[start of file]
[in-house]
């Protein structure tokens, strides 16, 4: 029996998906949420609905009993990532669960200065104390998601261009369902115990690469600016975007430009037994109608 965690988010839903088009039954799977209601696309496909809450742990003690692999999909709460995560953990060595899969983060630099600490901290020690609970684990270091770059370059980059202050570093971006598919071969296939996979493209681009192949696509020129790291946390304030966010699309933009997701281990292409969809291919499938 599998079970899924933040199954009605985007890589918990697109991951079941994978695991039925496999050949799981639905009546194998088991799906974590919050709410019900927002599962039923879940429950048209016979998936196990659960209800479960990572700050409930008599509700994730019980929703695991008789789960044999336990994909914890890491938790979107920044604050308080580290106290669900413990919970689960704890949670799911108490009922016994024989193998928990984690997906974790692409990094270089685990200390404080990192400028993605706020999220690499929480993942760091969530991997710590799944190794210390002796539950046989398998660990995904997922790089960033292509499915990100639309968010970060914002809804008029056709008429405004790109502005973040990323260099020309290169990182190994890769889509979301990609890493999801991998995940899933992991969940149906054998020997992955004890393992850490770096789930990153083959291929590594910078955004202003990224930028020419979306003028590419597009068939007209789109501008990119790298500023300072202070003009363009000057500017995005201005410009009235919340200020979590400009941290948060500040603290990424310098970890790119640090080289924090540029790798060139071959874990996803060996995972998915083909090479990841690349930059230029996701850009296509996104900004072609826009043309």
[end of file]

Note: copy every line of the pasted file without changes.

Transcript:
[in-house]
């Protein structure tokens, strides 16, 4: 029996998906949420609905009993990532669960200065104390998601261009369902115990690469600016975007430009037994109608 965690988010839903088009039954799977209601696309496909809450742990003690692999999909709460995560953990060595899969983060630099600490901290020690609970684990270091770059370059980059202050570093971006598919071969296939996979493209681009192949696509020129790291946390304030966010699309933009997701281990292409969809291919499938 599998079970899924933040199954009605985007890589918990697109991951079941994978695991039925496999050949799981639905009546194998088991799906974590919050709410019900927002599962039923879940429950048209016979998936196990659960209800479960990572700050409930008599509700994730019980929703695991008789789960044999336990994909914890890491938790979107920044604050308080580290106290669900413990919970689960704890949670799911108490009922016994024989193998928990984690997906974790692409990094270089685990200390404080990192400028993605706020999220690499929480993942760091969530991997710590799944190794210390002796539950046989398998660990995904997922790089960033292509499915990100639309968010970060914002809804008029056709008429405004790109502005973040990323260099020309290169990182190994890769889509979301990609890493999801991998995940899933992991969940149906054998020997992955004890393992850490770096789930990153083959291929590594910078955004202003990224930028020419979306003028590419597009068939007209789109501008990119790298500023300072202070003009363009000057500017995005201005410009009235919340200020979590400009941290948060500040603290990424310098970890790119640090080289924090540029790798060139071959874990996803060996995972998915083909090479990841690349930059230029996701850009296509996104900004072609826009043309």